County plans $18.5M Altar Valley buy

County plans $18.5M Altar Valley buy

By Tony Davis
ARIZONA DAILY STAR, Wednesday 4-13-05

Pima County plans to close in mid-May on the $18.5 million purchase of about 9,500 acres of Altar Valley ranch land it will save as open space.

The move comes despite concerns raised by mineral explorers that the Rancho Seco property contains toxic levels of arsenic and mercury.

The county Board of Supervisors voted unanimously Tuesday to deliver a notice of intent to close the deal with the current owners, the Rowley family. The family has owned the property, adjoining Buenos Aires National Wildlife Refuge, since 1951. The land is about 55 miles southwest of Tucson.

County officials, biologists and environmentalists said it’s important to buy the parcel. It contains habitat suitable for seven of 37 vulnerable species that the Sonoran Desert Conservation Plan would protect, and it offers a key connecting area for wildlife moving from Southern Arizona to Mexico.

The purchase would also give the county development rights to another 478 acres, limit that area to 10 homes and give the county 30,000 acres of state and federal grazing leases.

If the deal goes through, the county will have:

Bought exactly 20,000 acres in 10 separate purchases using $44.5 million from the open-space bonds approved by voters last May.

Corralled the rights to another 78,000 acres of grazing leases.

In addition, county officials are negotiating with four other property owners to buy another 820 acres with open-space bond money.

But at Tuesday’s meeting, mineral explorer Glynn A. Burkhardt gave supervisors a spreadsheet of what he said were results of samples taken last fall and winter by a Canadian firm. The company did preliminary exploration in the Rancho Seco area before deciding not to try to mine for silver there. The results showed levels of arsenic and mercury exceeding those for which the state requires cleanups. The samples were taken from a large area including private and surrounding state and federal land, Burkhardt said.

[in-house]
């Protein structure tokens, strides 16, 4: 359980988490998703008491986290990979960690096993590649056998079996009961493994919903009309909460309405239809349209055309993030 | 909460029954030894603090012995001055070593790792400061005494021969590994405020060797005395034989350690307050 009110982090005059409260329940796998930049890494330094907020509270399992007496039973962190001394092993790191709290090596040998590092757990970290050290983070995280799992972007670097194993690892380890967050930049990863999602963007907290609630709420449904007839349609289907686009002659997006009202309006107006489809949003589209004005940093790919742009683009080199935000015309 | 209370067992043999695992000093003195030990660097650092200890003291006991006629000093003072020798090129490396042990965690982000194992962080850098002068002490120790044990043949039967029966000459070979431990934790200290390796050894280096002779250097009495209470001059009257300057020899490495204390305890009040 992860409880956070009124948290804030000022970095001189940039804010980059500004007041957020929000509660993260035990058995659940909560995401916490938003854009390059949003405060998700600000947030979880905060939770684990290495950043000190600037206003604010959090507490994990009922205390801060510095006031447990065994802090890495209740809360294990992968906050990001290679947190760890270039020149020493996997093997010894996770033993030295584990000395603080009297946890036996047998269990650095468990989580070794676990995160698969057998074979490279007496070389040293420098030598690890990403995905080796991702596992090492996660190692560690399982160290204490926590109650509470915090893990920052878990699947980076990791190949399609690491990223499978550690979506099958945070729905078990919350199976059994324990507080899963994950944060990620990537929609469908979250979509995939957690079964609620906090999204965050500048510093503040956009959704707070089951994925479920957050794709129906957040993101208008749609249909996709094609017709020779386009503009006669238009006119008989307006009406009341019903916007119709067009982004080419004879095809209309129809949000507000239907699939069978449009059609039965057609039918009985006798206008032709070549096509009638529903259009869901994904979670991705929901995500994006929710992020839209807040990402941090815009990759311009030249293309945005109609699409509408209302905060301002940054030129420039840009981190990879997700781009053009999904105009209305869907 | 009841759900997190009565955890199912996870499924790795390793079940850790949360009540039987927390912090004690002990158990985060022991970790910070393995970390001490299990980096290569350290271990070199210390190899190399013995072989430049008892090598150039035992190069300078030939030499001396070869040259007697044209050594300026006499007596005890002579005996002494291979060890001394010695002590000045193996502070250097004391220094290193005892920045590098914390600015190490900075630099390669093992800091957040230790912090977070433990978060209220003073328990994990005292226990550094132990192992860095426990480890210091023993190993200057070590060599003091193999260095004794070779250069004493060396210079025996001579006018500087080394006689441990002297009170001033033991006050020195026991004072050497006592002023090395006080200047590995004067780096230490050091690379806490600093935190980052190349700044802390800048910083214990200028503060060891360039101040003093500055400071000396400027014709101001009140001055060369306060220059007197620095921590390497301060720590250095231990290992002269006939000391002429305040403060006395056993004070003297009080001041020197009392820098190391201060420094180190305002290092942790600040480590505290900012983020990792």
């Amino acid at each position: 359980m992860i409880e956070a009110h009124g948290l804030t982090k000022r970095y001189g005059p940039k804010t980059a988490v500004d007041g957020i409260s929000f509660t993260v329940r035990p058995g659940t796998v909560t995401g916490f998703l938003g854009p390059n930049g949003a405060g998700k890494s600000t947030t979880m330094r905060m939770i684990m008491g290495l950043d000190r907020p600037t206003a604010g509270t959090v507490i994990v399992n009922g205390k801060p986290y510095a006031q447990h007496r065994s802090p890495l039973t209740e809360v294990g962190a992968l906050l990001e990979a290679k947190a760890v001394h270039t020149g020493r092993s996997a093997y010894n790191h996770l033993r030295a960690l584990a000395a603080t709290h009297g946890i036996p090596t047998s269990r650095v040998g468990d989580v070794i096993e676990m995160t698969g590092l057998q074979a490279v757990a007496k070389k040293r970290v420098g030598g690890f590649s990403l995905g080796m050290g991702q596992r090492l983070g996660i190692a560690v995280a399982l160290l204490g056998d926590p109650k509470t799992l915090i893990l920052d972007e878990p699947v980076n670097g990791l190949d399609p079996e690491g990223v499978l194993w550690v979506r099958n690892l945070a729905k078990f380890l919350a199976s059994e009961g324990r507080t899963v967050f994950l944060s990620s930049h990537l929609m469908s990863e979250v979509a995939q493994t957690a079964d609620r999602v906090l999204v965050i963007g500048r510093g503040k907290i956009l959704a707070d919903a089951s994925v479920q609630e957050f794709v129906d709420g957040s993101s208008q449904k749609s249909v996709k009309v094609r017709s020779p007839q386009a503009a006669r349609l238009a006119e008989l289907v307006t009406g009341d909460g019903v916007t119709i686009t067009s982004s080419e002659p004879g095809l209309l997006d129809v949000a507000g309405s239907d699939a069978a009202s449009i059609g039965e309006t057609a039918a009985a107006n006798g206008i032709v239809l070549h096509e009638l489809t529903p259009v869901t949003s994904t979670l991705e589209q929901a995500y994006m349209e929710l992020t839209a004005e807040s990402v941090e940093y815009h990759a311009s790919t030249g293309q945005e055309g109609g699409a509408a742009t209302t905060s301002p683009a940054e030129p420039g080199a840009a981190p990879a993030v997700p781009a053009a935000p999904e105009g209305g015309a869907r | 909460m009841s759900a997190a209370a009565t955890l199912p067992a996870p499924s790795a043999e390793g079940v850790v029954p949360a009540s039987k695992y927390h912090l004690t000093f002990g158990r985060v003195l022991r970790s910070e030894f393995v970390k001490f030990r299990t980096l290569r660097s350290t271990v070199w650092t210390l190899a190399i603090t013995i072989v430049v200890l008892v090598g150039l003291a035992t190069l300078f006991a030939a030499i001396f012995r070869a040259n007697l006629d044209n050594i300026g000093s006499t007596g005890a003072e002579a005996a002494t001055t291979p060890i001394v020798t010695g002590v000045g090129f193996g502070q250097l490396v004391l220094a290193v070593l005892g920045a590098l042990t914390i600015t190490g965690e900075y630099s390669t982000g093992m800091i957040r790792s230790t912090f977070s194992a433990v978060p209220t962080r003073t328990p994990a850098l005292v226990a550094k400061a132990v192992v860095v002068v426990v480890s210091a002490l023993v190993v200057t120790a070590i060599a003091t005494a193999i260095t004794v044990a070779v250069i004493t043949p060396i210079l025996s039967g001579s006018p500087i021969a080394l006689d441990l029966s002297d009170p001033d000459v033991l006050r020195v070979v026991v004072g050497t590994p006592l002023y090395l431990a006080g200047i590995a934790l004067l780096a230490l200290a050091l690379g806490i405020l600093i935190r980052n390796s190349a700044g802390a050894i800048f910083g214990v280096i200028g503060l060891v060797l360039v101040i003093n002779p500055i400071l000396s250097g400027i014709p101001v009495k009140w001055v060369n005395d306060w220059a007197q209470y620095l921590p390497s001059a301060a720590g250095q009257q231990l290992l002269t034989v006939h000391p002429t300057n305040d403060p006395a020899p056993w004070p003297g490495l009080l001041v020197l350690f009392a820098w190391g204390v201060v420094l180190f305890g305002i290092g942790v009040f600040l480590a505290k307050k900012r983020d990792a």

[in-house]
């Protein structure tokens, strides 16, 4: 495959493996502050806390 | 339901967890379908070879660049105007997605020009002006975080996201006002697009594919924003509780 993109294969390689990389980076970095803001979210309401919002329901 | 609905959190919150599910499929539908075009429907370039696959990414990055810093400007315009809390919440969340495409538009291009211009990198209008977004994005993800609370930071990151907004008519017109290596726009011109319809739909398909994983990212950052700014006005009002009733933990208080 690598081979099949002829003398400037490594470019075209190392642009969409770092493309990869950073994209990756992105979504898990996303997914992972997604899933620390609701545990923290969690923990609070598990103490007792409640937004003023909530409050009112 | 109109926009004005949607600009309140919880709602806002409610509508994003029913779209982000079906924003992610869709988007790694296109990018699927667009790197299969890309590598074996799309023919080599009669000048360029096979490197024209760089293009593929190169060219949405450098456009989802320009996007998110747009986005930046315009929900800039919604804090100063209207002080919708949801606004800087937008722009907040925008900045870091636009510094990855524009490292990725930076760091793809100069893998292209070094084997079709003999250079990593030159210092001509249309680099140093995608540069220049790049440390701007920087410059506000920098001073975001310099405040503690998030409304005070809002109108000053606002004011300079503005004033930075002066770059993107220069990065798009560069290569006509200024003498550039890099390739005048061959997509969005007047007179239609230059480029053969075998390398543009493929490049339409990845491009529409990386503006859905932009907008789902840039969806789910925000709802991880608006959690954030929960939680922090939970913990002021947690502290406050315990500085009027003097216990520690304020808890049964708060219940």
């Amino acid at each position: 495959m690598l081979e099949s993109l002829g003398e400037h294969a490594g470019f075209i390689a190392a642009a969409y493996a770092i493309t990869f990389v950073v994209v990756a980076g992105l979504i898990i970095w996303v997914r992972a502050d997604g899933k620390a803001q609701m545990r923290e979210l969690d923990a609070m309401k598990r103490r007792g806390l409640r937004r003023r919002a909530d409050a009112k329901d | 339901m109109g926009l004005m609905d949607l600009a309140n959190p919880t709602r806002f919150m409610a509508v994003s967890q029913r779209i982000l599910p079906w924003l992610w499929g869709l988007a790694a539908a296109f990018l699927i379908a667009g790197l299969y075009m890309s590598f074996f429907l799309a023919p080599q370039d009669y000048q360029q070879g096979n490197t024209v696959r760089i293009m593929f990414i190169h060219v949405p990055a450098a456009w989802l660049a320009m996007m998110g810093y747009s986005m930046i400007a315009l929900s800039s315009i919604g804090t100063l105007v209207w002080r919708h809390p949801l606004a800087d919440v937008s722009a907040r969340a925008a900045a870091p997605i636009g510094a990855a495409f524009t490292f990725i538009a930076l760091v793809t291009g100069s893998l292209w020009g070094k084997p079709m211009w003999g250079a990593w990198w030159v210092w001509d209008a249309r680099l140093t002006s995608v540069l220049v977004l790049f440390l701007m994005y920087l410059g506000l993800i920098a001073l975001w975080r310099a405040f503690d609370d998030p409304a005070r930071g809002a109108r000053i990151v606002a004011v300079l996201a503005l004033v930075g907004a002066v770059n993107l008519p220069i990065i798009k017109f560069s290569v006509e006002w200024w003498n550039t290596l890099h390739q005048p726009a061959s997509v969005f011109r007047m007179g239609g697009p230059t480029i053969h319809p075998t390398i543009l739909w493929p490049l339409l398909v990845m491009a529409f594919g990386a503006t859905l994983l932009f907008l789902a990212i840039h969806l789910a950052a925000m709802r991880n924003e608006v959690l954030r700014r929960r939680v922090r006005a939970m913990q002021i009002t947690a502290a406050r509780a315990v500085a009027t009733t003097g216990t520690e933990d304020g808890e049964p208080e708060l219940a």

"It is pretty obvious that what is being acquired by the county is a toxic waste area," said Burkhardt, who has exploration interests in neighboring state land and opposes the county purchase.

A separate, county-commissioned assessment of four sites on just the private land found no hazardous concentrations of mercury or tungsten, according to a memo from County Administrator Chuck Huckelberry.

The county will check the test results from the private firm – Great Panther Resources of Vancouver, British Columbia – and try to confirm any tests that found hazardous levels on land the county plans to buy, said Nicole Fyffe, Huckelberry’s executive assistant.

Bob Archer, Great Panther’s CEO, confirmed that his company surveyed parts of the state, federal and private land.

If the new tests find anything hazardous, the county will ask the Rowley family to clean the metals up, since the sales contract calls on the seller to assume liability for hazardous conditions, Fyffe said.

"We could pull out of the deal if they decide not to clean it up. But right now we don’t think there’s anything to clean up," Fyffe said.

Board Chairwoman Sharon Bronson, a Democrat, said she knew of no potential liability that would cause her to rethink the purchase.

"Rancho Seco is a very important linchpin in the Sonoran Desert Conservation Plan," she said.

Supervisor Ray Carroll, a Republican, said he’s willing to support acquisition as long as the county is held harmless from liability. But "if it turns out we are the deep pockets involved, I’ll begin to hedge,” he said.


Altar Valley acres


vulnerable species that the Sonoran Desert Conservation Plan would protect


bought exactly 20,000 acres in 10 separate purchases using funds from the open-space bonds

Contact reporter Tony Davis at 807-7790 or tdavis@azstarnet .com.